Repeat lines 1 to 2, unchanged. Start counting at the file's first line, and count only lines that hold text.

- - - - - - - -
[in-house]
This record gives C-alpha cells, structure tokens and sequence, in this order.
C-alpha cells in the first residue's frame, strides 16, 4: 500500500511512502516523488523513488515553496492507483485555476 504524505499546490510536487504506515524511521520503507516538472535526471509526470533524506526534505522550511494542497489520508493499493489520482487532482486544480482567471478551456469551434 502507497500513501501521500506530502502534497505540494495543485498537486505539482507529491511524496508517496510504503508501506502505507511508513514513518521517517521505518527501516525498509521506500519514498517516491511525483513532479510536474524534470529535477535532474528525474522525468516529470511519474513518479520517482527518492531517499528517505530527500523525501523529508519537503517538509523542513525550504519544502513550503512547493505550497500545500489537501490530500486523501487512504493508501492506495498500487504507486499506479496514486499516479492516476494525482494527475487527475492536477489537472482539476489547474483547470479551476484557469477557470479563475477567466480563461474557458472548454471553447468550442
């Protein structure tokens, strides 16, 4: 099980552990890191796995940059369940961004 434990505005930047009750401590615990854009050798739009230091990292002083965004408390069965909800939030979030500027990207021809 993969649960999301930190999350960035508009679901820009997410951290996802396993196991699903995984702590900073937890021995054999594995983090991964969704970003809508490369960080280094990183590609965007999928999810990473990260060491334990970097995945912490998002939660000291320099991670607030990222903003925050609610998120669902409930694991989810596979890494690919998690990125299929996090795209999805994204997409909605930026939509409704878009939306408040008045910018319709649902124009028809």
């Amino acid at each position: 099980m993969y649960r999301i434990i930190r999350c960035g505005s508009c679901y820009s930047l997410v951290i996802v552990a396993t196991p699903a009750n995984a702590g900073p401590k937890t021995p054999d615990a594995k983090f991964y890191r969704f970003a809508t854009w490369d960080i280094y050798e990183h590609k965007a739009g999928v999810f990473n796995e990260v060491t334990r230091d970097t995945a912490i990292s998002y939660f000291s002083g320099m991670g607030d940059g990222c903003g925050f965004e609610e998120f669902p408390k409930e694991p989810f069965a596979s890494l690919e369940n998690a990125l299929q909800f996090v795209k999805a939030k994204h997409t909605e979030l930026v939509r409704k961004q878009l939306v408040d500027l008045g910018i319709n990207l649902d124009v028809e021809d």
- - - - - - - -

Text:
[in-house]
This record gives C-alpha cells, structure tokens and sequence, in this order.